WASHINGTON (NEXSTAR) — By most accounts, the possibility of a coronavirus relief package during the remainder of President Donald Trump’s time in office is slim.
Despite an aid package and direct payments being a priority before the election, the White House has shown little interest in pushing things forward. And in Congress, Senate and House leadership are on completely different pages.
The Trump administration is reportedly stepping back from negotiations on a new stimulus package and leaving it to Senate Majority Leader Mitch McConnell to revive long-stalled talks with House Speaker Nancy Pelosi, according to Bloomberg.
Coronavirus relief will likely be one of the first things on his plate when he takes office in January 2021. Biden has long pushed for additional aid and this week said Pelosi and Senate Minority Leader Chuck Schumer “know my views” on stimulus.
On Monday, Biden’s transition team denied a report that he was pushing leaders to agree to a smaller stimulus package in order to get immediate relief.
In a statement to NBC News, Biden spokesman Andrew Bates called the report “incorrect,” adding the president-elect “fully supports the Speaker and Leader in their negotiations.”
Treasury Secretary Steven Mnuchin has denied that he is attempting to limit President-elect Joe Biden’s options for reviving the pandemic-damaged economy by ending several emergency loan programs being run by the Federal Reserve.
Mnuchin said Friday the programs were not being heavily utilized and Congress can make better use of the money by re-allocating it toward small-business grants and extended unemployment assistance.
One likely focus for the Biden team will be income support, much like what we saw in parts of the Coronavirus Aid, Relief and Economic Security Act, which offered generous unemployment benefits – the last of which will expire in December. But not all aid is created equal, and economists favor stimulus with large multiplier effects – that is, how much economic activity is generated for every dollar of spending.
Looking back at Biden’s messaging on the campaign trail, the president-elect said in his plan to combat the coronavirus that “we must spend whatever it takes, without delay, to meet public health needs and deal with the mounting economic consequence,” but he did not specify a stimulus payment amount.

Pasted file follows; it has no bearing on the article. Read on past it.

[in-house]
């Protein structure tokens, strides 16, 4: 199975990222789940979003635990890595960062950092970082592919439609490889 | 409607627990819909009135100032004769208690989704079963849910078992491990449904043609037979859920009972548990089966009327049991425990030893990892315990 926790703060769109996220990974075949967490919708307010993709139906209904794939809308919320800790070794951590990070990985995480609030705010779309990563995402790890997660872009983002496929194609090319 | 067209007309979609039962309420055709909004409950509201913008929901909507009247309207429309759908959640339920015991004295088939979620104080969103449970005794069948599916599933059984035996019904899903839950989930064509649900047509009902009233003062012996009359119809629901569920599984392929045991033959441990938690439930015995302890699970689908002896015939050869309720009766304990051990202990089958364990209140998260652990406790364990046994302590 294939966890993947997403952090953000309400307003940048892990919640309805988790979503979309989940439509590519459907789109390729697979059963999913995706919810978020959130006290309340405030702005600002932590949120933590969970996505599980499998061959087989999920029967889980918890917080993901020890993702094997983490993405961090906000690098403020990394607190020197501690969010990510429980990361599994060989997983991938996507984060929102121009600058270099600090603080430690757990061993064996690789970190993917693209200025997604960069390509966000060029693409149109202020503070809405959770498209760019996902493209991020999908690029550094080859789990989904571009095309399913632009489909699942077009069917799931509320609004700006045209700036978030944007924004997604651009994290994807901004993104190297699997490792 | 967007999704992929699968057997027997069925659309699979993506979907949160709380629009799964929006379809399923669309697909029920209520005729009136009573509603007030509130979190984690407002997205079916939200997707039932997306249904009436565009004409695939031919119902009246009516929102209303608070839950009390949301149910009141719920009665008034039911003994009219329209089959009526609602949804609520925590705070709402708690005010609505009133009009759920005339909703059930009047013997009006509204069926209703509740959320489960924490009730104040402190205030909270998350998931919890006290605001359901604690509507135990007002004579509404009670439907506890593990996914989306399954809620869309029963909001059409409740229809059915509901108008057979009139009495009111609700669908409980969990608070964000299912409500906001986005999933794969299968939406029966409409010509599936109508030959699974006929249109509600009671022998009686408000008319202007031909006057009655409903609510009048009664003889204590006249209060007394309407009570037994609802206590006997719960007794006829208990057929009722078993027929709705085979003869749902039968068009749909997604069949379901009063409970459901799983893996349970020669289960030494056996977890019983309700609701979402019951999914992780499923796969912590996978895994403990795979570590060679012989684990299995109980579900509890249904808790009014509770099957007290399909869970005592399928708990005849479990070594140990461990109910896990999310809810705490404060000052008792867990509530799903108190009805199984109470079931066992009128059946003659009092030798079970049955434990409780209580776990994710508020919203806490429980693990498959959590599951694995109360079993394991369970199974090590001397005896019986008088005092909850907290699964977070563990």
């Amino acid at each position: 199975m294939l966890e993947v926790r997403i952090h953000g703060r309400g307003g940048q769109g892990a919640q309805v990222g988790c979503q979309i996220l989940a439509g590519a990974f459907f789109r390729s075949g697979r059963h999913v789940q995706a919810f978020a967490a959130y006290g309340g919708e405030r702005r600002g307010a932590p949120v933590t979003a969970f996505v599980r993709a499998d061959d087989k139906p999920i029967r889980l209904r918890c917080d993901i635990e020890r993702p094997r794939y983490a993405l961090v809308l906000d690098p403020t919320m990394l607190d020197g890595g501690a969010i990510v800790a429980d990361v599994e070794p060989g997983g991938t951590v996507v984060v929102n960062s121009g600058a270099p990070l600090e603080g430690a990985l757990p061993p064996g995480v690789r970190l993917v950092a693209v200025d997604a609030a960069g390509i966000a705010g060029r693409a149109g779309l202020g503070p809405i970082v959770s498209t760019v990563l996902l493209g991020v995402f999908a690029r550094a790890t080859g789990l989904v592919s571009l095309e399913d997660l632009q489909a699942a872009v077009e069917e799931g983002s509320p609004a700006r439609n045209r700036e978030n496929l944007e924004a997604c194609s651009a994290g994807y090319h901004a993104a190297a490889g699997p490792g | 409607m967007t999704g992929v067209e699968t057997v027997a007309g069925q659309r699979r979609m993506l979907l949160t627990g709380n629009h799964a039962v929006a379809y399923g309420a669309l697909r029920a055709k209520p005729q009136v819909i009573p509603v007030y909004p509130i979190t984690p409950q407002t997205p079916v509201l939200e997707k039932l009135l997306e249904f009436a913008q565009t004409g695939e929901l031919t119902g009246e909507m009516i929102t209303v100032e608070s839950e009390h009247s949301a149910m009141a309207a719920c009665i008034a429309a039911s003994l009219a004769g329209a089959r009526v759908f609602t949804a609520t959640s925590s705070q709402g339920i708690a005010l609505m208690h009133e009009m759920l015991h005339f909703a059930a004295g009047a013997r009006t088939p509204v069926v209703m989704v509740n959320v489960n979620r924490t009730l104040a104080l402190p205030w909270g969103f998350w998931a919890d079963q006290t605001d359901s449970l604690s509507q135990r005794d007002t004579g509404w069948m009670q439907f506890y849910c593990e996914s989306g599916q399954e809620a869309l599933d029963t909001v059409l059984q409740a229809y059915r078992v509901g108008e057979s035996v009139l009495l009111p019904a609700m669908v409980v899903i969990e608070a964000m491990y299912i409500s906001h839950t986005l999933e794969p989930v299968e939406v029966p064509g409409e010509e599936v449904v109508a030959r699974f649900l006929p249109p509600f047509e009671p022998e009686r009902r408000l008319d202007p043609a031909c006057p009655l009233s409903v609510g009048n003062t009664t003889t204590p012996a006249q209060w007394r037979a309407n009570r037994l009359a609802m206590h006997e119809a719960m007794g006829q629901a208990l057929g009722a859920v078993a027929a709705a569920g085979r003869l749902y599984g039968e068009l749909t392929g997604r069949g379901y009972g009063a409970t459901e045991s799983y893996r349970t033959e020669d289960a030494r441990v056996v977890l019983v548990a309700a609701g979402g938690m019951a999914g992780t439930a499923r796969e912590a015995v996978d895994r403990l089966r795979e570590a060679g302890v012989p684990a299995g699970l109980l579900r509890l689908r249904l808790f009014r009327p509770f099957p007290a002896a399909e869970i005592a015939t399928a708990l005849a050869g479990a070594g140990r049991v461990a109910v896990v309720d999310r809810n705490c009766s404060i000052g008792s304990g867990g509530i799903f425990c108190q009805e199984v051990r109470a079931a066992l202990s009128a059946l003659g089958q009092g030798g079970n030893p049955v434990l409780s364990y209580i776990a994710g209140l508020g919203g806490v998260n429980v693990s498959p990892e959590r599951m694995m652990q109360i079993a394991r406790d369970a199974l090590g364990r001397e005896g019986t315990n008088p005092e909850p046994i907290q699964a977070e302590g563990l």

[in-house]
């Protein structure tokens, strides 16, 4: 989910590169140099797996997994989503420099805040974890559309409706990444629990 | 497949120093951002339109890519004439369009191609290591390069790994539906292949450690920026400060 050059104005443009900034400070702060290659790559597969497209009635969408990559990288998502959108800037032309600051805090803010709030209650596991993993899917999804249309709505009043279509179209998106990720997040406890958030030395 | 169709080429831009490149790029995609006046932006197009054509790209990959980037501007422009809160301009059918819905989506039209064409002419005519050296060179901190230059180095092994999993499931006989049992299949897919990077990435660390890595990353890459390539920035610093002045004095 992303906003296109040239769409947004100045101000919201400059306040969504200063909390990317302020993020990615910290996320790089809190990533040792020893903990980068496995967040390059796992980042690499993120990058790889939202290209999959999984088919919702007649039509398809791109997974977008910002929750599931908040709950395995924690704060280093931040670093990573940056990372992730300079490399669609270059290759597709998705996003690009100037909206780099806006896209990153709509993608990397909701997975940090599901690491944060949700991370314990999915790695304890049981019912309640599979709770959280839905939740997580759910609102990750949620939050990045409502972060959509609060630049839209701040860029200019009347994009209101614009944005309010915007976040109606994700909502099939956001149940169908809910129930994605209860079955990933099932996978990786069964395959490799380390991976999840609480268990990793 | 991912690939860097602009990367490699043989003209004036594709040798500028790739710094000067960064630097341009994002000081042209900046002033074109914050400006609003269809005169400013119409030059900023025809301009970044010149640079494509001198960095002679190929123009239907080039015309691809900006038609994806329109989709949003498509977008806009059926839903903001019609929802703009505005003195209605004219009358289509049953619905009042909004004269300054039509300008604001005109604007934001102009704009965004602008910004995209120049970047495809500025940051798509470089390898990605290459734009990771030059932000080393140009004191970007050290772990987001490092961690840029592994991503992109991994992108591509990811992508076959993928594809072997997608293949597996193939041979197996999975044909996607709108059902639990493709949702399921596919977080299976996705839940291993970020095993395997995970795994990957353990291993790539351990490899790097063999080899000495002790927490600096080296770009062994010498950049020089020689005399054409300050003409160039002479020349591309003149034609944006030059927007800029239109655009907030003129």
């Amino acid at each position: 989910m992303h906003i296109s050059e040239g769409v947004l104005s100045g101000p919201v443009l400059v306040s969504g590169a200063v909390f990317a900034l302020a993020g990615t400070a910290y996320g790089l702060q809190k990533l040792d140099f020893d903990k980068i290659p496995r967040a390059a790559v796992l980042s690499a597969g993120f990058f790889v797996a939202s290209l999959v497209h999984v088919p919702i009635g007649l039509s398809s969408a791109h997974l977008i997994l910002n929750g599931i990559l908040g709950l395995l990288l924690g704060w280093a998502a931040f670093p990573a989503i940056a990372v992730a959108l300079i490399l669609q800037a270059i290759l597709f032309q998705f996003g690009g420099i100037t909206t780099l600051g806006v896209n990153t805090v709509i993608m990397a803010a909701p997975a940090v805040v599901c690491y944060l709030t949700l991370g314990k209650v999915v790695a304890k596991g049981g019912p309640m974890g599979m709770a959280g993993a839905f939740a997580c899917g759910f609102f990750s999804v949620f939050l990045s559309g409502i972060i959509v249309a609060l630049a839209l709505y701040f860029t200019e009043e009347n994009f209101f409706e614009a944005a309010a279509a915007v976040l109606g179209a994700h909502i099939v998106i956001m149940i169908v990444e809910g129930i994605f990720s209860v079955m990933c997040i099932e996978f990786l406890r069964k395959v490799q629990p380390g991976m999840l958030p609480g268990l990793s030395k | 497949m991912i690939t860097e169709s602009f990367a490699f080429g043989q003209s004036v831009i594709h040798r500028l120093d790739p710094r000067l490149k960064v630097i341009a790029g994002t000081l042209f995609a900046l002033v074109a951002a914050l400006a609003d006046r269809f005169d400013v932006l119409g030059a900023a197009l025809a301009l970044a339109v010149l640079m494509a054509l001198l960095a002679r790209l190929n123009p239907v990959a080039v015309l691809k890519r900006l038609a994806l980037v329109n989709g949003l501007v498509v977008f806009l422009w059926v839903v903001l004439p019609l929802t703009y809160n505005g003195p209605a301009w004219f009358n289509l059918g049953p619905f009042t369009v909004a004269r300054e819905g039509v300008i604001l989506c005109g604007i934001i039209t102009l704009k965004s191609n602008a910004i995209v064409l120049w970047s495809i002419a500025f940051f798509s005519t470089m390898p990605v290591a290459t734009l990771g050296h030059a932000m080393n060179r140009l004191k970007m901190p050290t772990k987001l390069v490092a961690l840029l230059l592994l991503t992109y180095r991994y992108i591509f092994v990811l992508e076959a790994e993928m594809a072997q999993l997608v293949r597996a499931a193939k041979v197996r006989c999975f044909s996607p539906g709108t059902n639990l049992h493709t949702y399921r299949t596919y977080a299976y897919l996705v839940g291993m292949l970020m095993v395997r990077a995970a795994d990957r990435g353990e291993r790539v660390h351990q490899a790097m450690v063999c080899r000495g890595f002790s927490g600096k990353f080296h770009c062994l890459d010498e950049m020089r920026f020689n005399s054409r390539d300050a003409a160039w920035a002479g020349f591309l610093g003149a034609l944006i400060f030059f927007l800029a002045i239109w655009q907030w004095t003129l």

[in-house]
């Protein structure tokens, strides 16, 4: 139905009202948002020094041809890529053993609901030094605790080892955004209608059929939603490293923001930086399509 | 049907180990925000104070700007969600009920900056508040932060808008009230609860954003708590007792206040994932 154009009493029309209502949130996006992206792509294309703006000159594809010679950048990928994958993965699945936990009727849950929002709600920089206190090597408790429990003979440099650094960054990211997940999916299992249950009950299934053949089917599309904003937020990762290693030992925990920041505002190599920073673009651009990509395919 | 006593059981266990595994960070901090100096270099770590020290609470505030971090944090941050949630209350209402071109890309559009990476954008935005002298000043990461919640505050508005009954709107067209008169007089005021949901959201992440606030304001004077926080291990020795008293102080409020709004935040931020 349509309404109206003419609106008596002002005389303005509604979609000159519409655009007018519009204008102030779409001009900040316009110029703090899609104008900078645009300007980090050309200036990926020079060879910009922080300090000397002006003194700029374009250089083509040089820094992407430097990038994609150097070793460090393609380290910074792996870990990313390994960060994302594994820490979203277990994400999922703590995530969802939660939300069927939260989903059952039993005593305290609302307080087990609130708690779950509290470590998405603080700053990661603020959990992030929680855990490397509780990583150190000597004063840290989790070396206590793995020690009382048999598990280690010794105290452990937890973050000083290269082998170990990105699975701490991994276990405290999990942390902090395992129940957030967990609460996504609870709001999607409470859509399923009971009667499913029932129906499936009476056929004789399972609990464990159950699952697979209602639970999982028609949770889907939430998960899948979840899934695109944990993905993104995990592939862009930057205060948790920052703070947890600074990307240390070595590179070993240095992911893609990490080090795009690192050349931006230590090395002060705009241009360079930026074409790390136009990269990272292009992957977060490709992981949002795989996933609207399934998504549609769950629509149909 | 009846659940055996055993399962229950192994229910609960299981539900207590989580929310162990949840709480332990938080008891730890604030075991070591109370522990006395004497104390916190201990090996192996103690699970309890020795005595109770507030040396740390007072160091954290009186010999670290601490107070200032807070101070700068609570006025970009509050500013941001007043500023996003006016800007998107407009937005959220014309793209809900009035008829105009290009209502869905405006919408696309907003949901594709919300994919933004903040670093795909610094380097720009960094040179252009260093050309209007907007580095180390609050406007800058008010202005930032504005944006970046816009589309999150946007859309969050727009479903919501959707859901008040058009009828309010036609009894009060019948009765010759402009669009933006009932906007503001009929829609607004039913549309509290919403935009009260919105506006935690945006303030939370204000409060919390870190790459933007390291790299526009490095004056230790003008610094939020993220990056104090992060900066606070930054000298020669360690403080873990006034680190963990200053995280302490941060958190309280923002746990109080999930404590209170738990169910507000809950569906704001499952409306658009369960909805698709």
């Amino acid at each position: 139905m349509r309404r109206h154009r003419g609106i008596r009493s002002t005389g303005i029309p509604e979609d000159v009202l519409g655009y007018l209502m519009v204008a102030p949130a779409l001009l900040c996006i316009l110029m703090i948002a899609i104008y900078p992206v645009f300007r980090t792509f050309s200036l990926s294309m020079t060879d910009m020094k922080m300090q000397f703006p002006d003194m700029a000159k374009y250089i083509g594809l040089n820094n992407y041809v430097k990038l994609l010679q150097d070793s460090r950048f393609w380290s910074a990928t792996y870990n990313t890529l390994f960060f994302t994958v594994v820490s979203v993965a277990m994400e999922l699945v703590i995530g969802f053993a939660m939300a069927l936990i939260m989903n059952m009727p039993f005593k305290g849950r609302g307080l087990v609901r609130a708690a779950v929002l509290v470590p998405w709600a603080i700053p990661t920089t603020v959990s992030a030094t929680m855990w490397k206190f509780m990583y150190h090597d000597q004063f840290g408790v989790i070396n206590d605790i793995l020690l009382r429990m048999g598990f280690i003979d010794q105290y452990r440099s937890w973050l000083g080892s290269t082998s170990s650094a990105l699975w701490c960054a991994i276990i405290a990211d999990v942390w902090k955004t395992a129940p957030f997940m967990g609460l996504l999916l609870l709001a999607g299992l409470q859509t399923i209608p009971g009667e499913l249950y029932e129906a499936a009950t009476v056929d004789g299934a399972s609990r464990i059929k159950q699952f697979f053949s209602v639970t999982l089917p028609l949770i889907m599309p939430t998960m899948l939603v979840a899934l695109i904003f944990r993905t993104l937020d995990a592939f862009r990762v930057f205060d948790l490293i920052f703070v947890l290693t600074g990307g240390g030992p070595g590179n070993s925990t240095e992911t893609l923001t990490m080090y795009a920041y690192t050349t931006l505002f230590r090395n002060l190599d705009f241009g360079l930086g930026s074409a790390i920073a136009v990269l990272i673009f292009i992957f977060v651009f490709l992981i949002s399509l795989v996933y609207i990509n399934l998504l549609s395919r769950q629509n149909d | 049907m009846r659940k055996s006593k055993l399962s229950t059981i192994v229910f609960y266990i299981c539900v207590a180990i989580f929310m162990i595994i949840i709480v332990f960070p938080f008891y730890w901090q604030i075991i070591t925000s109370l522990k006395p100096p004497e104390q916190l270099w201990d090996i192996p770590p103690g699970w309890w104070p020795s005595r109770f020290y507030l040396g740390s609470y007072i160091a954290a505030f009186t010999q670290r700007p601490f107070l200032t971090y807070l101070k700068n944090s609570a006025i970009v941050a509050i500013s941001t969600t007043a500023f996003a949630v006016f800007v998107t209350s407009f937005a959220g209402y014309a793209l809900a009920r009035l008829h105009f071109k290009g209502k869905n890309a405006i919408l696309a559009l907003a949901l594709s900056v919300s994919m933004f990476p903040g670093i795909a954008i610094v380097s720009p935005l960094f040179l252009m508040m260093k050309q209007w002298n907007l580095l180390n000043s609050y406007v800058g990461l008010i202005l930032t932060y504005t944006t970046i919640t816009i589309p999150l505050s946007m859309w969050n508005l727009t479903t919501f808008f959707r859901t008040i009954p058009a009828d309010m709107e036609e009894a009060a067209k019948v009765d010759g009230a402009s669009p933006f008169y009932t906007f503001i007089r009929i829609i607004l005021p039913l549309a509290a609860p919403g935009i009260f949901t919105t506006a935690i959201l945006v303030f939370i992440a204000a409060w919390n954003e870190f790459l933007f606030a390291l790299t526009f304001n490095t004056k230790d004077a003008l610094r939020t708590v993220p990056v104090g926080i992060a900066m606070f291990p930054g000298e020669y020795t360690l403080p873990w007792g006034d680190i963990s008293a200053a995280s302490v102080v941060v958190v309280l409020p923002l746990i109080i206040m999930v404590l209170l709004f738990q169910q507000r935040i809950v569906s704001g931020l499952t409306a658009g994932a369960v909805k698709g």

Along with expanding free COVID-19 testing, mounting a national emergency effort and funding state and local governments, part of his plan also calls for emergency paid leave covering 100 percent of weekly salaries or average weekly earnings capped at $1,400 a week.
Eligible recipients include sick workers, workers caring for family or loved ones, those with increased risk of health complications from COVID-19, domestic workers, caregivers, gig economy workers and independent contractors. Parents dealing with school closings would be eligible for paid leave as well as child care assistance.
As of late, Pelosi has pushed for a $2.2 trillion relief package that would provide a second round of one-time $1,200 stimulus checks to Americans – payments that, at one time, had bipartisan support — including the backing of President Trump.
Her proposal has been met with Republican resistance as McConnell eyes a much smaller, targeted relief measure in the ballpark of $500 billion.
On Thursday morning, Pelosi indicated that wasn’t acceptable and noted the needs of Americans as COVID cases surge to record levels.
“Were in the same place — even more so with the pandemic,” Pelosi told reporters earlier this month, according to Politico’s Jake Sherman. “Look at these numbers. Look at these predictions from the scientific community.”
At one point, Vice President-elect Kamala Harris pushed one of the more aggressive relief measures to be discussed in Congress.
In May, Harris joined Senators Bernie Sanders (I-Vt.) and Ed Markey (D-Mass.) and introduced the Monthly Economic Crisis Support Act, legislation that would give a monthly $2,000 stimulus check to eligible Americans. There would be another $2,000 per child with a limit of three children – a maximum $10,000 per family per month.
To qualify, individuals would have to make less than $120,000. The measure would not require a tax return or social security number to receive the assistance, and funds would also go to the homeless and foster youth.
The payments would end “on the third month beginning after the date on which the Secretary of Health and Human Services determines that the public health emergency” of COVID-19 has ended.
While such a measure is highly unlikely, it reinforces stimulus relief is likely priority of the incoming administration.
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